In today's physical therapy appointment I started out with 5 minutes on the recumbent exercise bike. I had a choice of bikes, but we chose the recumbent bike because it would support my back during the exercise. I began at level 1 but tried bumping it up to 2 for a couple of minutes during the middle of the session. My wimpy little girly-girl quads started complaining, so I bumped it back down to level 1 to finish off. The countoured back of the recumbent exercise bike hurt my lower back, too. You'd think they'd have the bugs from that kind of detail worked out by now, wouldn't you? It didn't help that I woke up late today and with a stiff neck to boot.
Then the physical therapist reviewed my exercises with me, and tried to help me modify some of the ones that have been giving me trouble. There is a limit as to how much these exercises can be modified before they lose their effectiveness. But there is also a limit as to how much I can do these exercises as prescribed without undue pain and exhaustion. So we have a bit of a dilemma here. I don't know how to resolve this kind of conflict.
The session ended with the physical therapist manually mobilizing my spine, which usually feels good but today it hurt because of the pressure on my stiff neck. I just gritted my teeth and kept silent. I didn't want to sound like a complainer. Every session I've come in saying, "Well, this exercise gave me problems. That exercise hurt to do. I had trouble with these ones, waaah waaah waaah . . . " Even I get sick of hearing myself carp about this stuff. So I figured I'd just tough it out for the minute or two that it hurt, and then I could get on with my life (such as it is).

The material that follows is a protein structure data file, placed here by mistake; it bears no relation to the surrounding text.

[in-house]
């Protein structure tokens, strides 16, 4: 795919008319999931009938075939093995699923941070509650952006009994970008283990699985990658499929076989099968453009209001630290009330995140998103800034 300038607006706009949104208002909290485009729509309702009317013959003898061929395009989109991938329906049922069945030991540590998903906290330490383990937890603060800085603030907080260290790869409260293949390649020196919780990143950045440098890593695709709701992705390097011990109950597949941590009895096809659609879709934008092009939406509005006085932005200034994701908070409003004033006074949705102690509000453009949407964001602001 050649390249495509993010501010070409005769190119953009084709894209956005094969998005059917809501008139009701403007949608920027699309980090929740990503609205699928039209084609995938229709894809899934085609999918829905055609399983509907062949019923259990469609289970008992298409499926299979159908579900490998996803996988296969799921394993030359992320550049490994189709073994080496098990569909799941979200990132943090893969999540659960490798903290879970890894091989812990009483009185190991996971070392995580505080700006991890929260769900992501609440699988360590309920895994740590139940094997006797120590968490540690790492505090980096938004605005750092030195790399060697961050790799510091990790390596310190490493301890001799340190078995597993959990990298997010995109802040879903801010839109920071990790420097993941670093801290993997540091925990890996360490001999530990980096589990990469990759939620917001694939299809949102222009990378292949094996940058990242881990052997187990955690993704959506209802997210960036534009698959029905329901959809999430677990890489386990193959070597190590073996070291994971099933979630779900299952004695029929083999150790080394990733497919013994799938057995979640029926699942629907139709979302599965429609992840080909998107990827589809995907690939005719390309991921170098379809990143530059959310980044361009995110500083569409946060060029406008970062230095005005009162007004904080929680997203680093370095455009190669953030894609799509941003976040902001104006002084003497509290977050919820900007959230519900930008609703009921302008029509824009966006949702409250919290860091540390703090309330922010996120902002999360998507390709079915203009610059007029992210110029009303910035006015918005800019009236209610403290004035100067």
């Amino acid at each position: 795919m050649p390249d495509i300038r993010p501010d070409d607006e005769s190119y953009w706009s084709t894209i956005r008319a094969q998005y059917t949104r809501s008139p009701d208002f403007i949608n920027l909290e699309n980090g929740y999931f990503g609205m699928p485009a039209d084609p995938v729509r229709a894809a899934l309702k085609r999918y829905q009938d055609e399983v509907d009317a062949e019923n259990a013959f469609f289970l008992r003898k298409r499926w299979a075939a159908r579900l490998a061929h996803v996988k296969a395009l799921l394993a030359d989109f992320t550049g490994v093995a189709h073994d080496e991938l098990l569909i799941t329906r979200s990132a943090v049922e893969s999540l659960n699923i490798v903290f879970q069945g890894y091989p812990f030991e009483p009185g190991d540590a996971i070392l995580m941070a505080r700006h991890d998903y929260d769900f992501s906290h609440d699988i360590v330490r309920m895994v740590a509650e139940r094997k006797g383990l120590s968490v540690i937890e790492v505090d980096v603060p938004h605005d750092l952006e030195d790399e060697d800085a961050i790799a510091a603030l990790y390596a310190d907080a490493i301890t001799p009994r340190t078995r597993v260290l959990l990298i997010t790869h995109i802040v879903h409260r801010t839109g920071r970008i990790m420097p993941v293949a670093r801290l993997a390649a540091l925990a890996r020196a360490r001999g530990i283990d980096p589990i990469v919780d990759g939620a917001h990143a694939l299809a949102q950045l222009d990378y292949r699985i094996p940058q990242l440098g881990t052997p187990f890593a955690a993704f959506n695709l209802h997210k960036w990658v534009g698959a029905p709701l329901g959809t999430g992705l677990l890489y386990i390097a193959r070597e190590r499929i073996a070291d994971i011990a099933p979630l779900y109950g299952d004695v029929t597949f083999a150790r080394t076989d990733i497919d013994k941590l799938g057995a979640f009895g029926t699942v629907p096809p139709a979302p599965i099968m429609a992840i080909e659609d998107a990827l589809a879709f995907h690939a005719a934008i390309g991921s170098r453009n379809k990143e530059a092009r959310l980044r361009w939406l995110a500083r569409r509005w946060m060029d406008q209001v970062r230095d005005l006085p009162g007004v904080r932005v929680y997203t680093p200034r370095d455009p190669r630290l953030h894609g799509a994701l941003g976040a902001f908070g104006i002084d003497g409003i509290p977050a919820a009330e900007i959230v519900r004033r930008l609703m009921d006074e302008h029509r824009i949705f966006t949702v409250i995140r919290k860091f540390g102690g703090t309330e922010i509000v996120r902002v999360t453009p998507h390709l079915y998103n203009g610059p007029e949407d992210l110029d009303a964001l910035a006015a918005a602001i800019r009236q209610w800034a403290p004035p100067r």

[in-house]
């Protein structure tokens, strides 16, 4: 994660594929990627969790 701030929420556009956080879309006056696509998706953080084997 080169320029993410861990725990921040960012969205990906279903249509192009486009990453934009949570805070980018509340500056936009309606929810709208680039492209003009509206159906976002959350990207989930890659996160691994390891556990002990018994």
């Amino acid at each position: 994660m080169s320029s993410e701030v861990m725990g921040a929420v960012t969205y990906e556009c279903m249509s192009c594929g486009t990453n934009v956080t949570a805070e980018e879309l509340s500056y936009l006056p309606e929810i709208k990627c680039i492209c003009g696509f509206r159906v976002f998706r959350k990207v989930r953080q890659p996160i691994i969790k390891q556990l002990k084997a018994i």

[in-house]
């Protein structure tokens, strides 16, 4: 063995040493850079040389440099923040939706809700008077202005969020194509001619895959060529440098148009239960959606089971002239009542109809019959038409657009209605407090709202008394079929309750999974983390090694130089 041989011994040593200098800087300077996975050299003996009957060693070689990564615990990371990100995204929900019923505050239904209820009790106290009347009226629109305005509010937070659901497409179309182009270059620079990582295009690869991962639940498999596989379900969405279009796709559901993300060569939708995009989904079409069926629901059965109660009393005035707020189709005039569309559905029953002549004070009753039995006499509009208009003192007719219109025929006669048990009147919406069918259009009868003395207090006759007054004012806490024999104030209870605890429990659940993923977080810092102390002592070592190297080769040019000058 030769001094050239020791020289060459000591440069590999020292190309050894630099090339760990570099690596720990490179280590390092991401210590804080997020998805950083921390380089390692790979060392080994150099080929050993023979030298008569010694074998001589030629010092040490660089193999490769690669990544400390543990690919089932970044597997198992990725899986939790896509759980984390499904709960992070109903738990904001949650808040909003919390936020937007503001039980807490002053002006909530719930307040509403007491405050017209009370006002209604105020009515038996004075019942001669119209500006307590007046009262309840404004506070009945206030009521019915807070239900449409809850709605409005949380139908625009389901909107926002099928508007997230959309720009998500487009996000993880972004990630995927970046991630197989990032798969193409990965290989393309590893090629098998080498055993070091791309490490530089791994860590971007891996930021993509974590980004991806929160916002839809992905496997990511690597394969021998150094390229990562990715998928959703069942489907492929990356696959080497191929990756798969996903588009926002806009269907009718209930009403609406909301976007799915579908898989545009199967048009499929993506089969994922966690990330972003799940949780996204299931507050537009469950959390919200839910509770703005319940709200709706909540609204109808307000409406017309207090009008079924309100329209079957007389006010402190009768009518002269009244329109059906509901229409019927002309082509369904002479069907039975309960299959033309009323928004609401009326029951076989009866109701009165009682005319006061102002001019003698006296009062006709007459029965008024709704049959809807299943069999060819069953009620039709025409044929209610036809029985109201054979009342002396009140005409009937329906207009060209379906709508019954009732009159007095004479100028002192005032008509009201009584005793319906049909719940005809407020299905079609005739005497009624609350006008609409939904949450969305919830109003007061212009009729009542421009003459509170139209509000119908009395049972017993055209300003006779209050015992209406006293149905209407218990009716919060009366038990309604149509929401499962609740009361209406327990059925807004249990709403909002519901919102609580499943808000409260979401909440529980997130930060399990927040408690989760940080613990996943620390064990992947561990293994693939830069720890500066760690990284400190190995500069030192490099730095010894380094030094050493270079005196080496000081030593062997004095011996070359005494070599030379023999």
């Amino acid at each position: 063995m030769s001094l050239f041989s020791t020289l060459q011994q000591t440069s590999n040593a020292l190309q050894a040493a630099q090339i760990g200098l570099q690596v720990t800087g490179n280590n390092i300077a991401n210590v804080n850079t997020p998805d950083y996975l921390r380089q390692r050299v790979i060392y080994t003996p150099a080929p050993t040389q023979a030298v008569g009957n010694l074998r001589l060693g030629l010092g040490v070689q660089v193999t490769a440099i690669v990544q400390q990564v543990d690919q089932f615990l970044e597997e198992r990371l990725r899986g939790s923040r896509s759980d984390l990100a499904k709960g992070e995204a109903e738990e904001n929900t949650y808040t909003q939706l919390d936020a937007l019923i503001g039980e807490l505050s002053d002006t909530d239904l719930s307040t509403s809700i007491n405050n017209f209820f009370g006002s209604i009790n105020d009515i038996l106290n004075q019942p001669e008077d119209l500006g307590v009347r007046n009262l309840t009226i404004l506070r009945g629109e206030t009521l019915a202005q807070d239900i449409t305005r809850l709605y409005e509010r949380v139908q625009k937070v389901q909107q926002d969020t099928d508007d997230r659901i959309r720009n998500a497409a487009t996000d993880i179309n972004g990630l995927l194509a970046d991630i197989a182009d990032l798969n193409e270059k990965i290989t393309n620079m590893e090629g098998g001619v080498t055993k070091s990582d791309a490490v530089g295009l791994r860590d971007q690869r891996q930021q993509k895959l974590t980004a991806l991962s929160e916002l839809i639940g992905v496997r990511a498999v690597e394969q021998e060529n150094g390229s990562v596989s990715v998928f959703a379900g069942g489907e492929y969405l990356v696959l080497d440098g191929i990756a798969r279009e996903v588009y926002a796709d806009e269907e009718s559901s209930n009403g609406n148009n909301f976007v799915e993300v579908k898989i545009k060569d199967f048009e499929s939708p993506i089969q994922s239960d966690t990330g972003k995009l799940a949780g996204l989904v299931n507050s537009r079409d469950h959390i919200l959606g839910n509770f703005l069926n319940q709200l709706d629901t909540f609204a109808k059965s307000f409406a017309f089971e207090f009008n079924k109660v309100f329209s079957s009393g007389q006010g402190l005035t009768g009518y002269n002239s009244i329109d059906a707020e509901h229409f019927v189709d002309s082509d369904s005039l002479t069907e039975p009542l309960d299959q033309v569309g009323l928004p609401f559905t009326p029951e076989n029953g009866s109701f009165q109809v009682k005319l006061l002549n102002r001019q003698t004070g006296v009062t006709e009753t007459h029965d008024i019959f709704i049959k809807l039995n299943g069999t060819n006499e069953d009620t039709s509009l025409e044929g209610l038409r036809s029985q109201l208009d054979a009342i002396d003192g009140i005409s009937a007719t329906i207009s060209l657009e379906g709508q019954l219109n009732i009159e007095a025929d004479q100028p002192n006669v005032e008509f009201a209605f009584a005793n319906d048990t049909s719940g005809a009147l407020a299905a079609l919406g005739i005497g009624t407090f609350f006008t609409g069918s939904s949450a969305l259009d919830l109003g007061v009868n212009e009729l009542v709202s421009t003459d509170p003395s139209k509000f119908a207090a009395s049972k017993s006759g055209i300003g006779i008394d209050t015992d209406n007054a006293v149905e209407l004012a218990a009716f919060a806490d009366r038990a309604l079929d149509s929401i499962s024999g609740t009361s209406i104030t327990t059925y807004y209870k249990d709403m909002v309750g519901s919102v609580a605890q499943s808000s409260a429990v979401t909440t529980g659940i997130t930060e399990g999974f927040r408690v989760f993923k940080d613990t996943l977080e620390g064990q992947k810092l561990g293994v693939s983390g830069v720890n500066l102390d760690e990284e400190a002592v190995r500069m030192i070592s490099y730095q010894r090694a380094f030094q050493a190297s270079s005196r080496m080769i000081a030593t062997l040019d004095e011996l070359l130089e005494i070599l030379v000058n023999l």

The tightness and stiffness in my upper back are very stubborn and frustrating and, with the rotator cuff pain in my right shoulder, remain a major stumbling block toward breaking loose from the plateau I seem to be stuck on in my progress. I do feel I've made some genuine headway in terms of better posture (which indicates increased strength, which is encouraging), but the tight muscles just will not let go. There is little more the physical therapist can recommend for me until I get stronger, so I'm supposed to continue with the current set of exercises as best I can for the foreseeable future. I was very relieved that she wasn't going to heap even more exercises upon me because I'm feeling overwhelmed as it is. I can hardly do even half of the exercises on any given day without provoking various combinations of frustration, exhaustion and pain. To me, that seems counterproductive to doing physical therapy in the first place.
One nice part was that the physical therapist validated my fibromyalgia and ME/CFS, saying that I knew my body best and it was up to my own judgment how much to do these exercises, and it was okay to stop them if they're hurting.
Oh, well, then, okay, I think I'll stop now!!
ETA: Ha ha, not so fast, kiddo . . .